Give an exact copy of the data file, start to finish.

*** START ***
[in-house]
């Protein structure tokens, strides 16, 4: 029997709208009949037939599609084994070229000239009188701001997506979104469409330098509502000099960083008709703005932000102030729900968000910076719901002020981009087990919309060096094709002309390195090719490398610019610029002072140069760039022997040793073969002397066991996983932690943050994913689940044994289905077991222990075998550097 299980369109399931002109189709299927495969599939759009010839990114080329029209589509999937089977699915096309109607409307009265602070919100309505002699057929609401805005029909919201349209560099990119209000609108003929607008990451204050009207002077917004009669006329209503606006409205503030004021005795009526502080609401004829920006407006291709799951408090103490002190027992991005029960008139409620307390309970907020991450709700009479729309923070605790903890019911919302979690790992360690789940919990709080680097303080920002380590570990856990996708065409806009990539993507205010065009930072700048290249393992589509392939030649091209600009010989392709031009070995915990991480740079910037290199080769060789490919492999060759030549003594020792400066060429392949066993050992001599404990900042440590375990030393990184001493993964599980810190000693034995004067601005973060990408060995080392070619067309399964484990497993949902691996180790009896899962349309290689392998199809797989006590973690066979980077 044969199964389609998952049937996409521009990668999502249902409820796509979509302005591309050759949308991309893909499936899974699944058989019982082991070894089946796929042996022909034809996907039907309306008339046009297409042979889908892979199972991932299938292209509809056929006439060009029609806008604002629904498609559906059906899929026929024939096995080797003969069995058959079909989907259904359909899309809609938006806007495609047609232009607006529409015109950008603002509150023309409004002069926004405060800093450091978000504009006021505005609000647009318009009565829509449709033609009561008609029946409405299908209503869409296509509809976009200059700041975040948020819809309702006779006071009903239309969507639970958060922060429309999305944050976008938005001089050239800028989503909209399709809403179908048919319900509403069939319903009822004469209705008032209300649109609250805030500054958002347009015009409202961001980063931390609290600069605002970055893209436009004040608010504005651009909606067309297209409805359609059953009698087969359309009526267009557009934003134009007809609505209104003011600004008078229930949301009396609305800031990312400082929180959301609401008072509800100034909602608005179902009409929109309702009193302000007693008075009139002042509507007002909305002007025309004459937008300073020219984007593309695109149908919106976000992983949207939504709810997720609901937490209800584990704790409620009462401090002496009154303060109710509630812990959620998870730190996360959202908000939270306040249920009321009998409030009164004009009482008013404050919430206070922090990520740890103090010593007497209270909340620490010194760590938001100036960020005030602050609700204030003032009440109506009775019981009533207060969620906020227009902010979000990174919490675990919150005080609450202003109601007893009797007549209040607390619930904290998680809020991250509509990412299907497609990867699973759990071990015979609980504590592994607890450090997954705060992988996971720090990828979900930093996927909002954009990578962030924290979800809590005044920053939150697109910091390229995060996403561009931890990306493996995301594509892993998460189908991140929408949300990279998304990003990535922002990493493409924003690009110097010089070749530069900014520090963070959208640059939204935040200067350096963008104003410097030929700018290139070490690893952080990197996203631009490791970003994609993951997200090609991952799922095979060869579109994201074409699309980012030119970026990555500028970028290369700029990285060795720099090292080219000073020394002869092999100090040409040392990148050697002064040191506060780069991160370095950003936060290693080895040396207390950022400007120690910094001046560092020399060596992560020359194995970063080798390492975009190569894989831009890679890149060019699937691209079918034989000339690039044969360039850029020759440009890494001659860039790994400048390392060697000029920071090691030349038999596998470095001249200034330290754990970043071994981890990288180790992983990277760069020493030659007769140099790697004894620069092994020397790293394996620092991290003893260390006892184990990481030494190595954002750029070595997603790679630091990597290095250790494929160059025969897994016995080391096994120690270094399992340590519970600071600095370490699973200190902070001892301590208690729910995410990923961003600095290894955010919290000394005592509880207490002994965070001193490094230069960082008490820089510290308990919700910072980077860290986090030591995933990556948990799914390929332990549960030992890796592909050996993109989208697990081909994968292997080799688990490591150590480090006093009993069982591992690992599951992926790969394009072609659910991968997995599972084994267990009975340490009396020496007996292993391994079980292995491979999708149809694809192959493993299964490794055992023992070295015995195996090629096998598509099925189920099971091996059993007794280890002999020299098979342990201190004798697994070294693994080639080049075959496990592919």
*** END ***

[in-house]
């Protein structure tokens, strides 16, 4: 029997709208009949037939599609084994070229000239009188701001997506979104469409330098509502000099960083008709703005932000102030729900968000910076719901002020981009087990919309060096094709002309390195090719490398610019610029002072140069760039022997040793073969002397066991996983932690943050994913689940044994289905077991222990075998550097 299980369109399931002109189709299927495969599939759009010839990114080329029209589509999937089977699915096309109607409307009265602070919100309505002699057929609401805005029909919201349209560099990119209000609108003929607008990451204050009207002077917004009669006329209503606006409205503030004021005795009526502080609401004829920006407006291709799951408090103490002190027992991005029960008139409620307390309970907020991450709700009479729309923070605790903890019911919302979690790992360690789940919990709080680097303080920002380590570990856990996708065409806009990539993507205010065009930072700048290249393992589509392939030649091209600009010989392709031009070995915990991480740079910037290199080769060789490919492999060759030549003594020792400066060429392949066993050992001599404990900042440590375990030393990184001493993964599980810190000693034995004067601005973060990408060995080392070619067309399964484990497993949902691996180790009896899962349309290689392998199809797989006590973690066979980077 044969199964389609998952049937996409521009990668999502249902409820796509979509302005591309050759949308991309893909499936899974699944058989019982082991070894089946796929042996022909034809996907039907309306008339046009297409042979889908892979199972991932299938292209509809056929006439060009029609806008604002629904498609559906059906899929026929024939096995080797003969069995058959079909989907259904359909899309809609938006806007495609047609232009607006529409015109950008603002509150023309409004002069926004405060800093450091978000504009006021505005609000647009318009009565829509449709033609009561008609029946409405299908209503869409296509509809976009200059700041975040948020819809309702006779006071009903239309969507639970958060922060429309999305944050976008938005001089050239800028989503909209399709809403179908048919319900509403069939319903009822004469209705008032209300649109609250805030500054958002347009015009409202961001980063931390609290600069605002970055893209436009004040608010504005651009909606067309297209409805359609059953009698087969359309009526267009557009934003134009007809609505209104003011600004008078229930949301009396609305800031990312400082929180959301609401008072509800100034909602608005179902009409929109309702009193302000007693008075009139002042509507007002909305002007025309004459937008300073020219984007593309695109149908919106976000992983949207939504709810997720609901937490209800584990704790409620009462401090002496009154303060109710509630812990959620998870730190996360959202908000939270306040249920009321009998409030009164004009009482008013404050919430206070922090990520740890103090010593007497209270909340620490010194760590938001100036960020005030602050609700204030003032009440109506009775019981009533207060969620906020227009902010979000990174919490675990919150005080609450202003109601007893009797007549209040607390619930904290998680809020991250509509990412299907497609990867699973759990071990015979609980504590592994607890450090997954705060992988996971720090990828979900930093996927909002954009990578962030924290979800809590005044920053939150697109910091390229995060996403561009931890990306493996995301594509892993998460189908991140929408949300990279998304990003990535922002990493493409924003690009110097010089070749530069900014520090963070959208640059939204935040200067350096963008104003410097030929700018290139070490690893952080990197996203631009490791970003994609993951997200090609991952799922095979060869579109994201074409699309980012030119970026990555500028970028290369700029990285060795720099090292080219000073020394002869092999100090040409040392990148050697002064040191506060780069991160370095950003936060290693080895040396207390950022400007120690910094001046560092020399060596992560020359194995970063080798390492975009190569894989831009890679890149060019699937691209079918034989000339690039044969360039850029020759440009890494001659860039790994400048390392060697000029920071090691030349038999596998470095001249200034330290754990970043071994981890990288180790992983990277760069020493030659007769140099790697004894620069092994020397790293394996620092991290003893260390006892184990990481030494190595954002750029070595997603790679630091990597290095250790494929160059025969897994016995080391096994120690270094399992340590519970600071600095370490699973200190902070001892301590208690729910995410990923961003600095290894955010919290000394005592509880207490002994965070001193490094230069960082008490820089510290308990919700910072980077860290986090030591995933990556948990799914390929332990549960030992890796592909050996993109989208697990081909994968292997080799688990490591150590480090006093009993069982591992690992599951992926790969394009072609659910991968997995599972084994267990009975340490009396020496007996292993391994079980292995491979999708149809694809192959493993299964490794055992023992070295015995195996090629096998598509099925189920099971091996059993007794280890002999020299098979342990201190004798697994070294693994080639080049075959496990592919």